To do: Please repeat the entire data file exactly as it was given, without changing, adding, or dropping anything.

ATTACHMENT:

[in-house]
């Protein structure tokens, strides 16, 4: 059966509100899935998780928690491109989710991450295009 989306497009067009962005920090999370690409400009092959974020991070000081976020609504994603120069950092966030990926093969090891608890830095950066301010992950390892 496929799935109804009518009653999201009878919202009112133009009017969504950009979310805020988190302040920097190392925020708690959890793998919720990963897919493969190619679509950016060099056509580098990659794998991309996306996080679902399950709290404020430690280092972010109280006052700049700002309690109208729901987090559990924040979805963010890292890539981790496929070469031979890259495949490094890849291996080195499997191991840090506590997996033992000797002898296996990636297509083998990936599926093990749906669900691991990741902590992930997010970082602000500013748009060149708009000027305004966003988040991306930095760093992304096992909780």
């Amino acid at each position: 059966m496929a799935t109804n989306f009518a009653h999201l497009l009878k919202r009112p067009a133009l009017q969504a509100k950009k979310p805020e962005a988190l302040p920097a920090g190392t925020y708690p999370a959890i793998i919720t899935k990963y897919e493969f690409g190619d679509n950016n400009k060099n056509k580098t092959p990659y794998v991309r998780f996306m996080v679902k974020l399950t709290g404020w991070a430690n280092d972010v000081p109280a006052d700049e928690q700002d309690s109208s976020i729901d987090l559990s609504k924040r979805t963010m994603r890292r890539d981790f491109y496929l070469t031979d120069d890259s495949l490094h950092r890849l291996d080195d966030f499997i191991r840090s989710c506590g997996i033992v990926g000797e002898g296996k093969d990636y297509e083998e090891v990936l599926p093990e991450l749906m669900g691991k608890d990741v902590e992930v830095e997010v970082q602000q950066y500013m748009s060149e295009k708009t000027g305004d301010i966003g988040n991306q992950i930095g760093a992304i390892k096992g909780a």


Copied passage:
[in-house]
């Protein structure tokens, strides 16, 4: 059966509100899935998780928690491109989710991450295009 989306497009067009962005920090999370690409400009092959974020991070000081976020609504994603120069950092966030990926093969090891608890830095950066301010992950390892 496929799935109804009518009653999201009878919202009112133009009017969504950009979310805020988190302040920097190392925020708690959890793998919720990963897919493969190619679509950016060099056509580098990659794998991309996306996080679902399950709290404020430690280092972010109280006052700049700002309690109208729901987090559990924040979805963010890292890539981790496929070469031979890259495949490094890849291996080195499997191991840090506590997996033992000797002898296996990636297509083998990936599926093990749906669900691991990741902590992930997010970082602000500013748009060149708009000027305004966003988040991306930095760093992304096992909780």
């Amino acid at each position: 059966m496929a799935t109804n989306f009518a009653h999201l497009l009878k919202r009112p067009a133009l009017q969504a509100k950009k979310p805020e962005a988190l302040p920097a920090g190392t925020y708690p999370a959890i793998i919720t899935k990963y897919e493969f690409g190619d679509n950016n400009k060099n056509k580098t092959p990659y794998v991309r998780f996306m996080v679902k974020l399950t709290g404020w991070a430690n280092d972010v000081p109280a006052d700049e928690q700002d309690s109208s976020i729901d987090l559990s609504k924040r979805t963010m994603r890292r890539d981790f491109y496929l070469t031979d120069d890259s495949l490094h950092r890849l291996d080195d966030f499997i191991r840090s989710c506590g997996i033992v990926g000797e002898g296996k093969d990636y297509e083998e090891v990936l599926p093990e991450l749906m669900g691991k608890d990741v902590e992930v830095e997010v970082q602000q950066y500013m748009s060149e295009k708009t000027g305004d301010i966003g988040n991306q992950i930095g760093a992304i390892k096992g909780a």